The fourth step is to define any indexes. These are used to optimize searches. You define an index by telling HyperHIT which field is to be indexed. If the field is a text field, you also want to tell HyperHIT how long the key is. HyperHIT uses fixed length keys. While this is not the most efficient method in terms of disk storage, it is the most efficient in terms of speed. The default key size is 128 characters for text fields. As a rule-of-thumb, 20 is usually sufficient.

Please note that the field and record size are allowed to be whatever size the data requires. Only indexes are fixed length.

The length of the keys does not affect the evaluation for matching the search criteria, since HyperHIT will still read in the record and evaluate each field based on its total contents. Using the keys, however, can limit the number of records that need to be evaluated.

Now Let’s See Some Real HyperCard Power

Let’s use the database we have set up and do some queries. (Assume at this point that the data has already been entered.) In HyperCard we have defined a scrolling field containing the Latin names of all the animal families. This card is shown in figure 1.

Figure 1. Card “Family Names”

To create a query we could use a script for that field that looks like:


on mouseUp
    Put clickText() into Family
    Put “HHIT Family = “ & quote & family & Quote into criteria
    SetSelection “db”,”Animals”,”Name”,criteria
    SortSelection “db”,”Animals”,”Name,A”
    Put SelectionToVar(“db”,”Animals”) into fld “Animal Names”
    Put CountSelection(“db”,”Animals”) into fld “Count”
end mouseUp

This builds a selection containing all of the animals in the family that was selected, sorts the animal names in alphabetical order and puts the names into a background field named “Animal Names” and the number of records matched into the field named “Count”.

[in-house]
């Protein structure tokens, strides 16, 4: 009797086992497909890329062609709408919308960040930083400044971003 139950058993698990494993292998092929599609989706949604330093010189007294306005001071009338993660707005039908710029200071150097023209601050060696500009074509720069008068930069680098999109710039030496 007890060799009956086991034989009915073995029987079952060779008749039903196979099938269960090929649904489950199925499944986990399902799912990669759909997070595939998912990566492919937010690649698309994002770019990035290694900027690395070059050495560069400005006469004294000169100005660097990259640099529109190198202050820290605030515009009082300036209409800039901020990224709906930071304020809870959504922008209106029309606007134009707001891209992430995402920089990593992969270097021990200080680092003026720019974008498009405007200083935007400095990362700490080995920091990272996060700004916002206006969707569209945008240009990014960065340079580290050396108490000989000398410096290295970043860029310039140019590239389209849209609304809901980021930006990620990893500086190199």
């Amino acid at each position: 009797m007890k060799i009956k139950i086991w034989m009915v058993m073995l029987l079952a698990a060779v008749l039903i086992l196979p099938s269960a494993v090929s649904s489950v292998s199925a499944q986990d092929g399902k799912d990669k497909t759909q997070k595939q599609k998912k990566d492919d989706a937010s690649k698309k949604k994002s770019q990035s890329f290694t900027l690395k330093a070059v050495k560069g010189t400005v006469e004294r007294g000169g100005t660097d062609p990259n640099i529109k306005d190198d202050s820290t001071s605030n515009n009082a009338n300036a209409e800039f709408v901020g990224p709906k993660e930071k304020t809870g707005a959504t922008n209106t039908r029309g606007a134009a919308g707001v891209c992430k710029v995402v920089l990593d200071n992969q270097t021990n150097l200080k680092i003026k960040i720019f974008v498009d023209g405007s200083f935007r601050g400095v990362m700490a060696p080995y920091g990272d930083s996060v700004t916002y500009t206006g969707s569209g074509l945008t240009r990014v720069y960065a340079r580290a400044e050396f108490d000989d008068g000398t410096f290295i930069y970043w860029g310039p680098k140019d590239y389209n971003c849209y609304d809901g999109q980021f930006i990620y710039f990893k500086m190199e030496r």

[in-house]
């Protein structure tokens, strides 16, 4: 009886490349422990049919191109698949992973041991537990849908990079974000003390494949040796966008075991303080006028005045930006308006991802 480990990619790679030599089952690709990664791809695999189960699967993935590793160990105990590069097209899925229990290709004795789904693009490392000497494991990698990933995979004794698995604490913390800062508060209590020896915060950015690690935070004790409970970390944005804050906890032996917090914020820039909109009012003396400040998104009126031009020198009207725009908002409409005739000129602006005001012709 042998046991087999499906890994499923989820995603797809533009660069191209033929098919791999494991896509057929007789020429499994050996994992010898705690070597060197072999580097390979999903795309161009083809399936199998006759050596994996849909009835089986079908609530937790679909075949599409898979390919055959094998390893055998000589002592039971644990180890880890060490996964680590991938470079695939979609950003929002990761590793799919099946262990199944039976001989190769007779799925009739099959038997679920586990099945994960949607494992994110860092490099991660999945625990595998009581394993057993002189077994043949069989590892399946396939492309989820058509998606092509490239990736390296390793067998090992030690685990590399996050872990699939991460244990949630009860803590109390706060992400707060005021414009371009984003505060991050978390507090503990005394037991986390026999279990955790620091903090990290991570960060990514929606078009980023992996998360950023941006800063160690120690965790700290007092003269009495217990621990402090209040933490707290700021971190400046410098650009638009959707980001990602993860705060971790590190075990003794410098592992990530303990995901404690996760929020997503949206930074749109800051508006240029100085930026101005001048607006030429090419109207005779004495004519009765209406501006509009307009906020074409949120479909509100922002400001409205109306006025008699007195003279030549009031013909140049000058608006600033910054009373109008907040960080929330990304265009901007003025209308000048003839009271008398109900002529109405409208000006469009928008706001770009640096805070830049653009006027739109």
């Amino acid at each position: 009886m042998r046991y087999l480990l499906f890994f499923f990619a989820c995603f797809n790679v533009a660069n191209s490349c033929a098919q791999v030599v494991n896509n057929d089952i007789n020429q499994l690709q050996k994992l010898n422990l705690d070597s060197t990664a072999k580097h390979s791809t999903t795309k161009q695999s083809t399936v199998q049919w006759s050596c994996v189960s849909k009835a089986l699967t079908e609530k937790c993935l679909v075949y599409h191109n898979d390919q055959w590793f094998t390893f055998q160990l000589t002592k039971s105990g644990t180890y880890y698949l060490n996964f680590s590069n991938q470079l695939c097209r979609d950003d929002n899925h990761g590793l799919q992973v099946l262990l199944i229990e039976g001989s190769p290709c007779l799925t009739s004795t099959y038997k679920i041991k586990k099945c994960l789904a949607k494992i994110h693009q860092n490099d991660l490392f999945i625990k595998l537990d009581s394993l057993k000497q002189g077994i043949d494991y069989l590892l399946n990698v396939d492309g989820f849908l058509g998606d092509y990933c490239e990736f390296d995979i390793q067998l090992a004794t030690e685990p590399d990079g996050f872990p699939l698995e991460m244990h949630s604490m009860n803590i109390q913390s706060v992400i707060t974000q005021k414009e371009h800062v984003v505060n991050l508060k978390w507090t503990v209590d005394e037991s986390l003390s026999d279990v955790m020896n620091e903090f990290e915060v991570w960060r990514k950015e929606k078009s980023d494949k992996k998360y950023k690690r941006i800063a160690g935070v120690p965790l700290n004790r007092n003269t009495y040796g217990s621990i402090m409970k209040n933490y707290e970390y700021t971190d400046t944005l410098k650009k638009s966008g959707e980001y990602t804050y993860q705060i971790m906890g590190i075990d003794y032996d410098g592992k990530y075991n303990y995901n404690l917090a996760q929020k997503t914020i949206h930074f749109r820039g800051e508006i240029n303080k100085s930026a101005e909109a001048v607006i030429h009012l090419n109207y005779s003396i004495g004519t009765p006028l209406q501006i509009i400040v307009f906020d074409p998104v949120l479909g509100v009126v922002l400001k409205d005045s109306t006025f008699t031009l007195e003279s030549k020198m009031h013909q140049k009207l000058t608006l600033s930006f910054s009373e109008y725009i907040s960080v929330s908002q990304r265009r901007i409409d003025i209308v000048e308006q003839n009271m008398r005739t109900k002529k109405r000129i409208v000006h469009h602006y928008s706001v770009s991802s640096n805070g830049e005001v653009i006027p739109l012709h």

An example of this is shown in figure 2. In this case the family name chosen was “Felidae”. The animals listed are all members of the cat family.

Figure 2. Card “Animal Names”


A selection can be thought of as a read-only table. You determine which fields are put into the table. You can sort the records in the table. You can even export the table to a file. You cannot, however, change any of the values in any of the fields in the selection.

Since the number of animals in a family is quite large, it is possible to narrow down the search by putting additional criteria on the selection. This is accomplished through the TrimSelection command. You can do this by having a button with the following script:


on mouseUp
    Ask “In what type of habitat is this animal normally found?”
    If it is empty then exit to HyperCard
    Put “HHIT Habitat = “ & quote & it & quote into criteria
    TrimSelection “db”,”Animals”,criteria
    Put SelectionToVar(“db”,”Animals”) into fld “Animal Names”
    Put CountSelection(“db”,”Animals”) into fld “Count”
end mouseUp

If the user selects “Felidae” as the family and “jungle” as the habitat, the result will be a list of all the members of the cat family that live in a jungle.

The list can be further reduced by having a button with the following script:


on mouseUp
    Ask “What markings does this animal have?”
    If it is empty then exit to HyperCard
    Put “HHIT Markings contains “ & quote & it & quote into criteria
    TrimSelection “db”,”Animals”,criteria
    Put SelectionToVar(“db”,”Animals”) into fld “Animal Names”
    Put CountSelection(“db”,”Animals”) into fld “Count”
end mouseUp

If, for example, the user enters “Stripes”, the result will be a list of all cats who live in the jungle and have stripes.